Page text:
By Rufus Baird, writer

With just over two months to go before this summer’s Olympics get underway  in Rio de Janiero, Brazil, 177 of the region’s athletes have placed themselves in contention to make the trip to Rio by achieving the qualifying standards. With the qualifying period set from May 1, 2015 to July 11 2016, athletes had just over one year and three months to make the necessary marks.

However, attaining a standard is not an automatic ticket to Brazil for athletes in Jamaica, Bahamas, Trinidad and Tobago and Barbados in particular, where competing at the National Championships later this month, is a requirement to be selected. 

For other countries like St. Vincent and the Grenadines, British Virgin Islands,  US Virgin Islands St. Lucia, Antigua and Barbuda, Bermuda, Cayman Islands, Dominica, Grenada and Guyana, the athletes with standards already can begin to pack for Rio.

Qualifying standards not enough for Bolt, Fraser-Pryce

Jamaican athletes have to face off in a do-or-die trials with a top three finish needed to book a place in Rio, given the large of pool of athletes who have attained the standards. Two-time defending Olympic champion, Usain Bolt, leads a field of 19 men to have dipped under the 10.16 mark for the 100m and 2008/20012 Olympic gold medallist, Shelly-Ann Fraser-Pryce, is among 14, who have gone quicker than the 11.32 mark in the women’s 100m.  In the 200m, Bolt sits on top a field of ten competitors, who have gone faster than the 20.50 standard for the event while Fraser-Pryce and 15 others have run past the 23.20 mark in the women’s half lap sprint. 

VCB ruled out of Beijing 2008 100m

One cannot forget at the 2008 Olympic trials when then reigning World 100m champion Veronica Campbell-Brown finished fourth at the ladies’ short sprint and was not selected to compete in the 100m at the Olympic Games in Beijing, China, despite clocking 10.89.  In the women’s 400m, 13 athletes are quicker than the 52.20 standard while seven quarter milers  have gone under the 45.40 for the men’s event.  World Champion, Danielle Williams, leads six women who have got the mark of 13.00 in the 100m hurdles, while another six have achieved the  56.20 time in the 400m hurdles.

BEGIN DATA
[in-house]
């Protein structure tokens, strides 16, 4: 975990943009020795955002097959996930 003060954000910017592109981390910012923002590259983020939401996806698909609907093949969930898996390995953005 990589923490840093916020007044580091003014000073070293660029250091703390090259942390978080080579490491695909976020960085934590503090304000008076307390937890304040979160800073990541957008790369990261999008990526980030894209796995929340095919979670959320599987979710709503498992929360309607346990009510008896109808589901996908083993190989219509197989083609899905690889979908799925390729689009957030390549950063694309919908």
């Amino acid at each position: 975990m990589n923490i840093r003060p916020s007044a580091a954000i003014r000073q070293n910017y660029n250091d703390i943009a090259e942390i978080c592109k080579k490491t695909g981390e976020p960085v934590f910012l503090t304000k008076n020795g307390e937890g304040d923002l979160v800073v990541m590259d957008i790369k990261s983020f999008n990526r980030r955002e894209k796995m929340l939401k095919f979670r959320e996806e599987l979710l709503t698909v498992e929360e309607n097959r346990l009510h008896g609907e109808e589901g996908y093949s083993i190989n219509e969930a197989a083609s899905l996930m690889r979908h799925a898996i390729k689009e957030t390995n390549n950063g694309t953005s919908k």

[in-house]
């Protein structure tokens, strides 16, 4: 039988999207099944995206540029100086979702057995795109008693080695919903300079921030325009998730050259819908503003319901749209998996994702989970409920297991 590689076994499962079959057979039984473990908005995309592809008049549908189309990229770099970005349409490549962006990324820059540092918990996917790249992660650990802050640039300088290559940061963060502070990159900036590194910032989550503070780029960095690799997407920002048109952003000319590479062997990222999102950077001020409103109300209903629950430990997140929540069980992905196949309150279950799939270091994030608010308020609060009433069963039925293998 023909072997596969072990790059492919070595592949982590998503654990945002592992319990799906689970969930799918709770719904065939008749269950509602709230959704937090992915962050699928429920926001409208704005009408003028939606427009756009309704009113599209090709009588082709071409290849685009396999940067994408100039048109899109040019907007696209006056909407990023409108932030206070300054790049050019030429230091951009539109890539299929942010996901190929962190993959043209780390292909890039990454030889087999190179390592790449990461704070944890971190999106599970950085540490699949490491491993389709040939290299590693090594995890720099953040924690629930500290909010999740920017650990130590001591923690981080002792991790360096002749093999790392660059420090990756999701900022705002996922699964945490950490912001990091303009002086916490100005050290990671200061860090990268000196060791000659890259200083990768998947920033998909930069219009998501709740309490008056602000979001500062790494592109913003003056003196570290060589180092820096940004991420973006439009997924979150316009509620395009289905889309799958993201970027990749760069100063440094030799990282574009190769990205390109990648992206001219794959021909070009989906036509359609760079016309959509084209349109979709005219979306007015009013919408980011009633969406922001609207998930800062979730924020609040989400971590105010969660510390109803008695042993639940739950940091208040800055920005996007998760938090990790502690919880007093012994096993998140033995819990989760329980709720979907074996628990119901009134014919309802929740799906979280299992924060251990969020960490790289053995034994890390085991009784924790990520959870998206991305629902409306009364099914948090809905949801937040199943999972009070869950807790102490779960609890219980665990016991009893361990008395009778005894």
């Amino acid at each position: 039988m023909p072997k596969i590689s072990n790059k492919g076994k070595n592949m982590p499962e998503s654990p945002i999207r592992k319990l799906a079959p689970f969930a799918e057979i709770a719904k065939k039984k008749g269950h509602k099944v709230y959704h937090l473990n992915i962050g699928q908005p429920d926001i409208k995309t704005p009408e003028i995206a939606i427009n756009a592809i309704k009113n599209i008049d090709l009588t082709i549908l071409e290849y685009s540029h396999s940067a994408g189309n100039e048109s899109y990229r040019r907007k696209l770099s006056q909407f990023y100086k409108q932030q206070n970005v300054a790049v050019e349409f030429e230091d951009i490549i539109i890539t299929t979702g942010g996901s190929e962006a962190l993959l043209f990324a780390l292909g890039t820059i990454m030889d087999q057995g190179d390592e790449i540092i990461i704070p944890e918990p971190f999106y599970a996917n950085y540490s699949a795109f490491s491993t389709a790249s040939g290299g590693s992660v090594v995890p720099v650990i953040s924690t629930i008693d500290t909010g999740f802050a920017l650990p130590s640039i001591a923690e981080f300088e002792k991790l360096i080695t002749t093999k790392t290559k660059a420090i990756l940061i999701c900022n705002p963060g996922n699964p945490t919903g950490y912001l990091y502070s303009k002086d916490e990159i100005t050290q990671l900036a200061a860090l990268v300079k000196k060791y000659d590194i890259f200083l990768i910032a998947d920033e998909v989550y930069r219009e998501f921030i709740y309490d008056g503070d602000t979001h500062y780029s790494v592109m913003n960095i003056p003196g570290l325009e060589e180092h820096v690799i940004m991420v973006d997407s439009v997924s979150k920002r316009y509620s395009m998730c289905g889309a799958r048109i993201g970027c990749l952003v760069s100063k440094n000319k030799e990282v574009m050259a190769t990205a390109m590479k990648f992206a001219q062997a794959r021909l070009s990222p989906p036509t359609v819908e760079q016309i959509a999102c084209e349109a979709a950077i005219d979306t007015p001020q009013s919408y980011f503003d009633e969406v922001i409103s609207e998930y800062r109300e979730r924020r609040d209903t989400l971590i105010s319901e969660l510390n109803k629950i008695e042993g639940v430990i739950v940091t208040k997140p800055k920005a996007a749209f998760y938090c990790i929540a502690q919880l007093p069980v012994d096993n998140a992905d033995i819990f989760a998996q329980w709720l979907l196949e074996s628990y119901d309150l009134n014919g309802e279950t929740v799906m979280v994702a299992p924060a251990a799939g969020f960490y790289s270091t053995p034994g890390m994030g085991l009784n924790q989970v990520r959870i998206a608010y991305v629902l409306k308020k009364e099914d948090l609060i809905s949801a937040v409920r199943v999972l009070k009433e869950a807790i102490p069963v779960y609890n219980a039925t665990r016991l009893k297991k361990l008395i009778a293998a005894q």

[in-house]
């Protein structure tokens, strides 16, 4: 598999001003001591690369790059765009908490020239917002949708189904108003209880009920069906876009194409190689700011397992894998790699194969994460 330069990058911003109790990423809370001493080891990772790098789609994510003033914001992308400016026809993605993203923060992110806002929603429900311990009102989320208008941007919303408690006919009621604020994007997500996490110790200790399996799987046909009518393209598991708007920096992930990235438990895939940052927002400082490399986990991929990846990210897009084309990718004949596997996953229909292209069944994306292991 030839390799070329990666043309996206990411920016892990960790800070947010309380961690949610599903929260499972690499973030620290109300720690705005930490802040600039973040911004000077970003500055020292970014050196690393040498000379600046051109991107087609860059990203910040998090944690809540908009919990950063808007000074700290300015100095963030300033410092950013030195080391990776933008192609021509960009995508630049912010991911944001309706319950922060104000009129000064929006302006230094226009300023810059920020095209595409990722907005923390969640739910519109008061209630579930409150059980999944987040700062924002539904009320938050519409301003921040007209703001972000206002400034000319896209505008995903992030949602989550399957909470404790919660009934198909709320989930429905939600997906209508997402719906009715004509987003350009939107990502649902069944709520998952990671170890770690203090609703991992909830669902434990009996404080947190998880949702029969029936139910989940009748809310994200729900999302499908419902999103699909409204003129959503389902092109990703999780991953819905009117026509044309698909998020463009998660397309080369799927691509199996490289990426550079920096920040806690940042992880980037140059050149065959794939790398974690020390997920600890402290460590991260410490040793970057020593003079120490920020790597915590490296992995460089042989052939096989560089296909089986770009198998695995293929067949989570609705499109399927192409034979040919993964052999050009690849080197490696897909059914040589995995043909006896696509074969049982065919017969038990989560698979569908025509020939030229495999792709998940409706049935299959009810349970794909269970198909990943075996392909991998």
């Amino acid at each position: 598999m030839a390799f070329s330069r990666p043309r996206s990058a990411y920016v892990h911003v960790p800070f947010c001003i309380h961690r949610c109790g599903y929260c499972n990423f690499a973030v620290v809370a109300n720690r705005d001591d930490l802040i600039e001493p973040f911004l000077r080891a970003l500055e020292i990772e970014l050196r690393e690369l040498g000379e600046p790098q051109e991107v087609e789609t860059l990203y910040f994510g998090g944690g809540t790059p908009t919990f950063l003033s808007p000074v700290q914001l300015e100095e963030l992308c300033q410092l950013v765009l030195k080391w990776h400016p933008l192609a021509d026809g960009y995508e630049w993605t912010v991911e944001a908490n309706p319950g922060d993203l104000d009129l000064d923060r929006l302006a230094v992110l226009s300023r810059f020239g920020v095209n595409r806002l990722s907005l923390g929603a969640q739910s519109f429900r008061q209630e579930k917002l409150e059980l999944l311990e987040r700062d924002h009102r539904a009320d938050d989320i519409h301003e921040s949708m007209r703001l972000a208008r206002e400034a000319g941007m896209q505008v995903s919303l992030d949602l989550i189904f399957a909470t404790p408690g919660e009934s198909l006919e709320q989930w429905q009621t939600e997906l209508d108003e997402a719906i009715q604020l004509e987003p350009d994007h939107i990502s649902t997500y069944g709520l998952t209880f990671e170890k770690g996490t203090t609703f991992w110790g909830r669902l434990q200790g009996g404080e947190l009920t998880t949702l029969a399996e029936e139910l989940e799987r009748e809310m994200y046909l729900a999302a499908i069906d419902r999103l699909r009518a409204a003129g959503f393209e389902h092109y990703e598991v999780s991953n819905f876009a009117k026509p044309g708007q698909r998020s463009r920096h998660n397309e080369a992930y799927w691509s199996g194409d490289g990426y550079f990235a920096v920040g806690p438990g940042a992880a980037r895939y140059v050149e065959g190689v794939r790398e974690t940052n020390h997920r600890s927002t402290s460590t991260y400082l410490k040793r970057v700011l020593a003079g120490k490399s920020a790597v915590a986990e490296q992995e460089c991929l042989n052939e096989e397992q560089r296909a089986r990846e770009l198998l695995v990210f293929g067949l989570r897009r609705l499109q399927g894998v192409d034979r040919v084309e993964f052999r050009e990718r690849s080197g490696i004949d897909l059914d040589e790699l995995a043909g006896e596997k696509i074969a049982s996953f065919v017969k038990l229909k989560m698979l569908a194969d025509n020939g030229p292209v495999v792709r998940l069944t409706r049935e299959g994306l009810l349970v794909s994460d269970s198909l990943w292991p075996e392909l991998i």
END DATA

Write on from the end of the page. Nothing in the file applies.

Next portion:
Bahamas in top gear

In the Bahamas, the race for spots in the women’s 200m and men’s 400m will be the fiercest. National record holder (22.14), Shaunae Miller, is among five ladies who have gone faster than the 23.20 mark in the 200m while twenty year old Steven Gardiner heads a list of five in the men’s one lap with his national record mark of 44.27. 

The men’s high jump will be another show piece event for the Bahamians with 2007 World Champion, Donald Thomas (2.34), squaring off against fellow standard bearers, Jamal Wilson (2.31) and Trevor Barry (2.29). Ryan Ingraham will be looking to displace one of them to be on the plane to Brazil.  


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